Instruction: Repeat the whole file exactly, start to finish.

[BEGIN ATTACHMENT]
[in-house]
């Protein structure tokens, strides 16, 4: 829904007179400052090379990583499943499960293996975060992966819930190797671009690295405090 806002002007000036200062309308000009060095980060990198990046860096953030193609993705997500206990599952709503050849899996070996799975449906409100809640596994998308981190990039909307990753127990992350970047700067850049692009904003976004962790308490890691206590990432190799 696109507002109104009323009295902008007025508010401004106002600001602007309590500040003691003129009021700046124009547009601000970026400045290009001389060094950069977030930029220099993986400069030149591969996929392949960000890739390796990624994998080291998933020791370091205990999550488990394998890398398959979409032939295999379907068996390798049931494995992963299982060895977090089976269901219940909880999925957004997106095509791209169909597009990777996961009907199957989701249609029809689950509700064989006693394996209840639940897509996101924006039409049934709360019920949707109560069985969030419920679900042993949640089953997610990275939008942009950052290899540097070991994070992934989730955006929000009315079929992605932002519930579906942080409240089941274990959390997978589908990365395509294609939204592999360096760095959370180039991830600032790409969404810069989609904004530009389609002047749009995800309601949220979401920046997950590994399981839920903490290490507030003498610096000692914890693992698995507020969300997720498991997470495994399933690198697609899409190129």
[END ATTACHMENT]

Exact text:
[in-house]
């Protein structure tokens, strides 16, 4: 829904007179400052090379990583499943499960293996975060992966819930190797671009690295405090 806002002007000036200062309308000009060095980060990198990046860096953030193609993705997500206990599952709503050849899996070996799975449906409100809640596994998308981190990039909307990753127990992350970047700067850049692009904003976004962790308490890691206590990432190799 696109507002109104009323009295902008007025508010401004106002600001602007309590500040003691003129009021700046124009547009601000970026400045290009001389060094950069977030930029220099993986400069030149591969996929392949960000890739390796990624994998080291998933020791370091205990999550488990394998890398398959979409032939295999379907068996390798049931494995992963299982060895977090089976269901219940909880999925957004997106095509791209169909597009990777996961009907199957989701249609029809689950509700064989006693394996209840639940897509996101924006039409049934709360019920949707109560069985969030419920679900042993949640089953997610990275939008942009950052290899540097070991994070992934989730955006929000009315079929992605932002519930579906942080409240089941274990959390997978589908990365395509294609939204592999360096760095959370180039991830600032790409969404810069989609904004530009389609002047749009995800309601949220979401920046997950590994399981839920903490290490507030003498610096000692914890693992698995507020969300997720498991997470495994399933690198697609899409190129």